Louisiana marijuana expansion stalls in confusion of new cannabis laws – Daily Advertiser

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Louisiana’s accelerating medical marijuana expansion designed by lawmakers to expand access and affordability for patients is moving faster than the medical community can keep up.

That became clear during the most recent hearing of the Medical Marijuana Commission where healthcare professionals expressed confusion about new laws allowing nurse practitioners to write recommendations for prescriptions and doctors to write recommendations through telehealth consultations without an initial in-person visit.

„We have a lot more work to do,” said Rep. Joe Marino, an Independent from Gretna who chairs the commission. „We have to increase access for patients.”

Republican state Rep. Jack McFarland of Winnfield, who is also a member of the commission, said rural patients are impacted more by delays than those in cities.

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„The fact is this is a legal medicine and we have to get this right,” McFarland said.

Marino said a 10th pharmacy license will be awarded in the New Orleans region sometime late this year. Among the 28 applicants are former New Orleans Saints hero Steve Gleason and the Louisiana Democratic Party chair.

There are currently nine regional monopoly pharmacies.

Here’s a rundown of Louisiana’s new marijuana laws enacted this summer:

► Act 473 (House Bill 629) by Rep. Marcus Bryant, D–New Iberia, bars law enforcement from using marijuana odor as a pretext for searching someone’s home without a warrant.

Bryant said searching a home because an officer claims to smell marijuana is a violation of the Fourth Amendment preventing unreasonable searches.

► Act 651 (House Bill 988) by Rep. Mandie Landry, D-New Orleans, prevents state workers from being discriminated against based solely on a positive drug test for marijuana if they are state-registered medical marijuana patients.

► Act 499 (House Bill 775) by Rep. Cedric Glover, D-Shreveport, legalizes equipment or devices used for the inhalation of marijuana for state-registered medical marijuana patients.

► Act 438 (House bill 135) by Marino authorizes the dispensing of medical marijuana to visiting patients who are currently in another state’s medical marijuana program.

► Act 439 (House Bill 137) by Marino provides immunity from criminal prosecution to qualifying out-of-state medical cannabis patients.

► Act 444 (House Bill 190) by Rep. Travis Johnson, D-Vidalia, adds nurse practitioners to those medical professionals who can recommend medical cannabis use.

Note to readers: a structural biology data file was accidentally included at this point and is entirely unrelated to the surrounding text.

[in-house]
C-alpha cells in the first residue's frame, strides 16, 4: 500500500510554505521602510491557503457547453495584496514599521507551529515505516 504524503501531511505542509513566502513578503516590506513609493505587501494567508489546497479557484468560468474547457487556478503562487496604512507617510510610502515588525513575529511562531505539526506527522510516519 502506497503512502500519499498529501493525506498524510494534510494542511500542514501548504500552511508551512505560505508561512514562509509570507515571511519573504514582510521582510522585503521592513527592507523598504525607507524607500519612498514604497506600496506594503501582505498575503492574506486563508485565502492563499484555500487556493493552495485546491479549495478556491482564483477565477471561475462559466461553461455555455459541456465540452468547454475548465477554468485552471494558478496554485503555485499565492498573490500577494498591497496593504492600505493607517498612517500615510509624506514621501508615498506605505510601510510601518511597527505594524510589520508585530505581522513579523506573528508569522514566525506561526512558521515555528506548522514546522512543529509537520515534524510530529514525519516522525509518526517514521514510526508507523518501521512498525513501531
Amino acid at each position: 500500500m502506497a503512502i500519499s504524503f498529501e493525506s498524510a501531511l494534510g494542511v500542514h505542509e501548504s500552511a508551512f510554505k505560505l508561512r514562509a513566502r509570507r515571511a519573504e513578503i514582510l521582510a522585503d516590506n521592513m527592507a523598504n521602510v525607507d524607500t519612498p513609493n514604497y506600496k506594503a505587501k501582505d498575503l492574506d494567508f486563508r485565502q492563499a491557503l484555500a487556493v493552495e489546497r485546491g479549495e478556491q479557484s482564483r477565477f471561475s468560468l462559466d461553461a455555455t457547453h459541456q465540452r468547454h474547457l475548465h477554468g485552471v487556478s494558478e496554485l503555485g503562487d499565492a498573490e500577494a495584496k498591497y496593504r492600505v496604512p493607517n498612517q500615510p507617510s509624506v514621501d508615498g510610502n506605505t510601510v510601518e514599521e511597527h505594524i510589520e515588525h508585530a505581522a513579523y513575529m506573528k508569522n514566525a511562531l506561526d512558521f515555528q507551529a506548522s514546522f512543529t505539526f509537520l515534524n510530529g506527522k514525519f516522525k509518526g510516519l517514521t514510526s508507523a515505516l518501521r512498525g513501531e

Republican House Health and Welfare Committee Chair Larry Bagley of Stonewall praised Johnson’s bill, saying, „We have no doctors in DeSoto Parish. We see nurse practitioners.”

► Act 478 (House Bill 234) by Rep. Laurie Schlegel, R-Metairie, makes it illegal for a driver or passengers in a motor vehicle to smoke or vape any form of marijuana. Violators are subject to a $100 fine, but police may only “enforce the provisions of this section as a secondary action when the law enforcement officer detains a driver for another violation.”

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► Act 491 (House Bill 697) by Republican Speaker Pro Tem Tanner Magee of Houma keeps the current number of medical marijuana pharmacists, but allows them to open satellite dispensaries within their regions when their patient count hits certain thresholds.

Louisiana has seen a large increase in patients

The number of medical marijuana patients increased 62% from 18,000 to 29,000 in the first quarter of this year when the raw, smokable product was added as an option for patients.

Magee’s bill also shifts regulation of the state’s medical marijuana program from the Louisiana Department of Agriculture to the Louisiana Department of Health, a change advocated by the industry.

It also adds the University of Louisiana Monroe to the institutions allowed to conduct research on the medicine’s benefits.

Greg Hilburn covers state politics for the USA TODAY Network of Louisiana. Follow him on Twitter @GregHilburn1 

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